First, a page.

First Two Cards Advantage
are the good Blackjack hands?
Here we see the same 34 hands. But instead of the frequency of
each hand, we see the advantage of each hand. That is, average gain
or loss if you get the hand. Obviously Blackjack is the best hand
to receive at just under 150% advantage. The advantage would be
exactly 150% except that sometimes the dealer will also get a Blackjack.
The next best hand is a 20, either ten, ten or ace, nine followed
by 19 and 11. Pairs are not good hands overall except for pairs
of aces and tens and to a lesser extent nines. Although this is
heavily dependent on the dealer upcard. As you would expect, stiffs
(12-16) are the worst hands. But 17 is nearly as bad. Most players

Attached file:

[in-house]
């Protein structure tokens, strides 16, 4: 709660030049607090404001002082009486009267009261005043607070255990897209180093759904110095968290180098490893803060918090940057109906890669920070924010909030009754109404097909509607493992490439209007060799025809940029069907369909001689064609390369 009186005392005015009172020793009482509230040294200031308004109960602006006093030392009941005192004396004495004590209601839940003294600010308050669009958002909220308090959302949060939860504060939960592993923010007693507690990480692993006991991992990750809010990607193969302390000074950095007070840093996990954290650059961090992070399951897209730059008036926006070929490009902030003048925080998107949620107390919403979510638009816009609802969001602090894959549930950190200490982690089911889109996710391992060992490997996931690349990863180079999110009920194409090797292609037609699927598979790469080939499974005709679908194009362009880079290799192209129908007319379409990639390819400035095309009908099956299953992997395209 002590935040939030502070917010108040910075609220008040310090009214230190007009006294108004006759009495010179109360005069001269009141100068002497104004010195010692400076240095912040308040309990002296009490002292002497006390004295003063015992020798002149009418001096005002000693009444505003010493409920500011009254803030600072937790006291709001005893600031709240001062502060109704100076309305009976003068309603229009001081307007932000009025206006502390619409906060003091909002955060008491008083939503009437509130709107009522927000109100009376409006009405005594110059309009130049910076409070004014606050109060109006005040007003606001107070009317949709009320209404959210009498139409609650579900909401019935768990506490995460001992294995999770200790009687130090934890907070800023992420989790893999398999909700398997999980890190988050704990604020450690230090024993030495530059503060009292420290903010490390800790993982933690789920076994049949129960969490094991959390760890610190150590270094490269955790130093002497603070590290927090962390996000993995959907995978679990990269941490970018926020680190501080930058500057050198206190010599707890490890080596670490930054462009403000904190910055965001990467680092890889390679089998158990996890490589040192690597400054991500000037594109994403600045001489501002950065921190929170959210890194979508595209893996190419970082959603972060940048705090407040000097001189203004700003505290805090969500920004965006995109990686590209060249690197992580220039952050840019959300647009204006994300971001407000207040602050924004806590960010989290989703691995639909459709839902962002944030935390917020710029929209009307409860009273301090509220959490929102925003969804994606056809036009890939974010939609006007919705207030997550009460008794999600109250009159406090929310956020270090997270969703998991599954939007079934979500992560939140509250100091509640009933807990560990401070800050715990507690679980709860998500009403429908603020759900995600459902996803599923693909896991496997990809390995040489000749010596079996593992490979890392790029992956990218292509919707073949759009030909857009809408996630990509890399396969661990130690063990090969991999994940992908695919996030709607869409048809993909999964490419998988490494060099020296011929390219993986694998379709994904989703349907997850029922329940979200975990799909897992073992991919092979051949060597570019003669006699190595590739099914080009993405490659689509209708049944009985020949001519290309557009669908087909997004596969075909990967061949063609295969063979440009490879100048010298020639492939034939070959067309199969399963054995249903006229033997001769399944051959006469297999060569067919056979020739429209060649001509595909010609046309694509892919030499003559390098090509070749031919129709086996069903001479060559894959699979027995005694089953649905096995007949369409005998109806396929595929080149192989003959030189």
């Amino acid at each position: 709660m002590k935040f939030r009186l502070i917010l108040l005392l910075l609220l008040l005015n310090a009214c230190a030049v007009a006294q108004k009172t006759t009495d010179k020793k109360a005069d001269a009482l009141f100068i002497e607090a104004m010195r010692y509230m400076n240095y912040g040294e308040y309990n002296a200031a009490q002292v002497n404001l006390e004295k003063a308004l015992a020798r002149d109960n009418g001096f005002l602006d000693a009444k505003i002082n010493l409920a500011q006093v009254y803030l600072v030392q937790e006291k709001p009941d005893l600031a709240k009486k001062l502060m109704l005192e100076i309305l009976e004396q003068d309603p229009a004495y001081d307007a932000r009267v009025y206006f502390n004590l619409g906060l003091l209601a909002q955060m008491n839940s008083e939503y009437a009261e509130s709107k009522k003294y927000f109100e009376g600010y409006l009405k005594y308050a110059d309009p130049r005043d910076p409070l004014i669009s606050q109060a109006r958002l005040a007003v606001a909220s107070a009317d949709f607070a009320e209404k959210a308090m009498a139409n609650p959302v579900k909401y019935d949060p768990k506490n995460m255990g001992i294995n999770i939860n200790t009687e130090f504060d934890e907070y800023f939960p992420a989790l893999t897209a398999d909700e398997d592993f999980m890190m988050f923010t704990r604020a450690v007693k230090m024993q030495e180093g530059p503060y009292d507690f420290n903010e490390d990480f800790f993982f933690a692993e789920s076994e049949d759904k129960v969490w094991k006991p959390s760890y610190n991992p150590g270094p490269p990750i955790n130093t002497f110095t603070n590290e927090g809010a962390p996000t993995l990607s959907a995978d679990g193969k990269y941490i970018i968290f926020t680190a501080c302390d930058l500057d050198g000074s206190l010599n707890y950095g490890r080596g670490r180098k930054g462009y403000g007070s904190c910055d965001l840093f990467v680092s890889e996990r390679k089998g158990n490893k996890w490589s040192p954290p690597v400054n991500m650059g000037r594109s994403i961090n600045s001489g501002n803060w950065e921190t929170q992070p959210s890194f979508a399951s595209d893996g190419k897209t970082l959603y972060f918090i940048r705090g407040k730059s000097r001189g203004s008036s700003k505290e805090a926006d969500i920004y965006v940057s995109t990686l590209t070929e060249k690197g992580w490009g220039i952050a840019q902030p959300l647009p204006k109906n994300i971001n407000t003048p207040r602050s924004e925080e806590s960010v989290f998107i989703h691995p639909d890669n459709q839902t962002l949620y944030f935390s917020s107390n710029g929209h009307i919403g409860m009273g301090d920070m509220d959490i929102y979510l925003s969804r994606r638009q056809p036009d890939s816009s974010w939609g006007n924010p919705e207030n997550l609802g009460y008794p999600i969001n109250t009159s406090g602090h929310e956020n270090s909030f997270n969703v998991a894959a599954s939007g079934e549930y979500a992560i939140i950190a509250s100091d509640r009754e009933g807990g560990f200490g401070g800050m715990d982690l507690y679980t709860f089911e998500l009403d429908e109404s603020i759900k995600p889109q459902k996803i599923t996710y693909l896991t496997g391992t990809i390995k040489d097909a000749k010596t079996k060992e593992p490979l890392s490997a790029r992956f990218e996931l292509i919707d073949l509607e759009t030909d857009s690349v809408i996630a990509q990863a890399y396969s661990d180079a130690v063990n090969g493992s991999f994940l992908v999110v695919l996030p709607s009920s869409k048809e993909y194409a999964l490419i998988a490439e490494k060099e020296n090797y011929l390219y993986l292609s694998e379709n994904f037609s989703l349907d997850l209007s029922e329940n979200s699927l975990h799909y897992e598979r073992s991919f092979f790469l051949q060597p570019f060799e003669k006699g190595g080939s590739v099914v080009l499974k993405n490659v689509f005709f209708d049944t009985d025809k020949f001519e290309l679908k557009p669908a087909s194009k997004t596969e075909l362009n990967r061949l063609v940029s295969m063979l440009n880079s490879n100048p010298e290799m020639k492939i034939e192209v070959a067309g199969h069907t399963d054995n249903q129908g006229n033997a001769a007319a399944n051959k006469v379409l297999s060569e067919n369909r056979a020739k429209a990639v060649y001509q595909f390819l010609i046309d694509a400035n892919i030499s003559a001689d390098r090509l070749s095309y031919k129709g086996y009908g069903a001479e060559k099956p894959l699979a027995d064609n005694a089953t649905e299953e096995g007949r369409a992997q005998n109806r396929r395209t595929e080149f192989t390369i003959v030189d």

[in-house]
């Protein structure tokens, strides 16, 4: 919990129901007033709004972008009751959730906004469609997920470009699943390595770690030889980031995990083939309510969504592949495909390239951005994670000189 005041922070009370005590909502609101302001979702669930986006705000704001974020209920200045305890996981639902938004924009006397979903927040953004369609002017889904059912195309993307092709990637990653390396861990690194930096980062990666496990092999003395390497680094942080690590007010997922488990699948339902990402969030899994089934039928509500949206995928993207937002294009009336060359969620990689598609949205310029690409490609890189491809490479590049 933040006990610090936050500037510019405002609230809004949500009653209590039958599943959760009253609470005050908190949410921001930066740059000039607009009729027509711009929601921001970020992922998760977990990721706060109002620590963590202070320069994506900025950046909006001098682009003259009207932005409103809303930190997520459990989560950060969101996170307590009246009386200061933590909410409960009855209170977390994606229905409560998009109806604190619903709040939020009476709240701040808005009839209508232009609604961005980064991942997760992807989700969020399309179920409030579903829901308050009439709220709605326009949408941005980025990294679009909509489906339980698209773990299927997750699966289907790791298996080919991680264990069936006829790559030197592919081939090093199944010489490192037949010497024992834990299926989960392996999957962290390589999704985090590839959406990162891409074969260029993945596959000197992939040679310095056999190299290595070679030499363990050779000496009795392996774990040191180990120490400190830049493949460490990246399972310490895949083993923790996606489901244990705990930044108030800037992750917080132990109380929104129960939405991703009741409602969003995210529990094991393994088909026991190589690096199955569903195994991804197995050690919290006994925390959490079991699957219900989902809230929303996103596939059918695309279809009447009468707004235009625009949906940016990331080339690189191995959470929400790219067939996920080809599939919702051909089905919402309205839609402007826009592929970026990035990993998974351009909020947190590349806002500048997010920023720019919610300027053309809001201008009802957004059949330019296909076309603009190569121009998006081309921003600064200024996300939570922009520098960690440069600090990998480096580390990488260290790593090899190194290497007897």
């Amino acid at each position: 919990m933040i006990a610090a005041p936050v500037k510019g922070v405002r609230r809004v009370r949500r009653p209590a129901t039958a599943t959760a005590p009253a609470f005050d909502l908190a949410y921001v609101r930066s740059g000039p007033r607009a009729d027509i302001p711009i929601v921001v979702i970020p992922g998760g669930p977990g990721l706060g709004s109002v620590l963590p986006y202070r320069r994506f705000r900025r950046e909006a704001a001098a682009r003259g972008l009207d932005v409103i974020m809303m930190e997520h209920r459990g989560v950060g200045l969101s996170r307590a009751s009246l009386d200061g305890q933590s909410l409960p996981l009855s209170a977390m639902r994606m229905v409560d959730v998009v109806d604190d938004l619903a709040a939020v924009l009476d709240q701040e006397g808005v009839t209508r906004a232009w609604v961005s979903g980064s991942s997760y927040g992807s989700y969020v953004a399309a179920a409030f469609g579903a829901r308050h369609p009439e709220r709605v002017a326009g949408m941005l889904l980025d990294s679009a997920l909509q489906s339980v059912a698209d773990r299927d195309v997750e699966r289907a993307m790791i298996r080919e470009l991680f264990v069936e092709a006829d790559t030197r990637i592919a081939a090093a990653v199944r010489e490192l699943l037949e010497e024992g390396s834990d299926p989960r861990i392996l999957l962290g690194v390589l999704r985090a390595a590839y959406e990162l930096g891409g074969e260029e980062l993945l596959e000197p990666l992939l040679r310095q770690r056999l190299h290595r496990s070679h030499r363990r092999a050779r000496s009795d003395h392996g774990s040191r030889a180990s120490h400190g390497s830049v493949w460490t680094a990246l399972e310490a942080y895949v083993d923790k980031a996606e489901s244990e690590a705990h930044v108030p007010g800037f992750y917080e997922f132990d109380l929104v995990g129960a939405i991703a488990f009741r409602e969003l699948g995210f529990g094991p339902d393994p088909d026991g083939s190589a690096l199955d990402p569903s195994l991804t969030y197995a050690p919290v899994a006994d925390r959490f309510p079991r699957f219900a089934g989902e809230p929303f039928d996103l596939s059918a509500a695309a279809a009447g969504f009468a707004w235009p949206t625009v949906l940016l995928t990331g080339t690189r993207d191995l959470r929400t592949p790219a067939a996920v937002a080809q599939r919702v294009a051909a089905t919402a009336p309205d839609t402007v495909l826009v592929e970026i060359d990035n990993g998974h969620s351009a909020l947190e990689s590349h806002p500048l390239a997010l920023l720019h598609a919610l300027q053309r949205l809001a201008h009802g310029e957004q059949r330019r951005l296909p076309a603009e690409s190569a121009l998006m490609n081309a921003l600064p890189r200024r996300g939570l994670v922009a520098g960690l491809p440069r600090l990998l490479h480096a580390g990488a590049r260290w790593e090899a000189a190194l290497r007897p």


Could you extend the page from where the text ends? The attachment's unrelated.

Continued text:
feel safe with a 17, but it wins only about 29% of the time and
pushes 13% of the time. Most soft hands also don't fare well even
though you may have two chances to improve them.
about single-deck Blackjack?
Now let us look at the difference in advantage between six decks
and single-deck. Wherever you see a bar pointing upward, that hand
is more advantageous in single-deck. If the bar points downward,
the hand is more advantageous in shoes. For example, ace, ace is
substantially more valuable in single-deck games. This is partly
due to the fact that there are only two aces left making it unlikely
that the dealer has a Blackjack. But it's more due to the fact that
the dealer is less likely to have a soft hand reducing dealer busts.
In fact most of the hands that contain an ace are better in single-deck
games. Pairs are substantially worse in the single-deck game in
these sims for two reasons. First, Resplits are substantially less
likely in single-deck games. Secondly because the single-deck game
examined here was simmed without the Double after Split rule - less
common in single-deck.
- Six decks, S17, DAS, LS, Heads-Up, Basic Strategy, 75% Penetration
- Single-deck, H17, nDAS, Heads-Up, Basic Strategy, Six Rounds
- Ten billion rounds each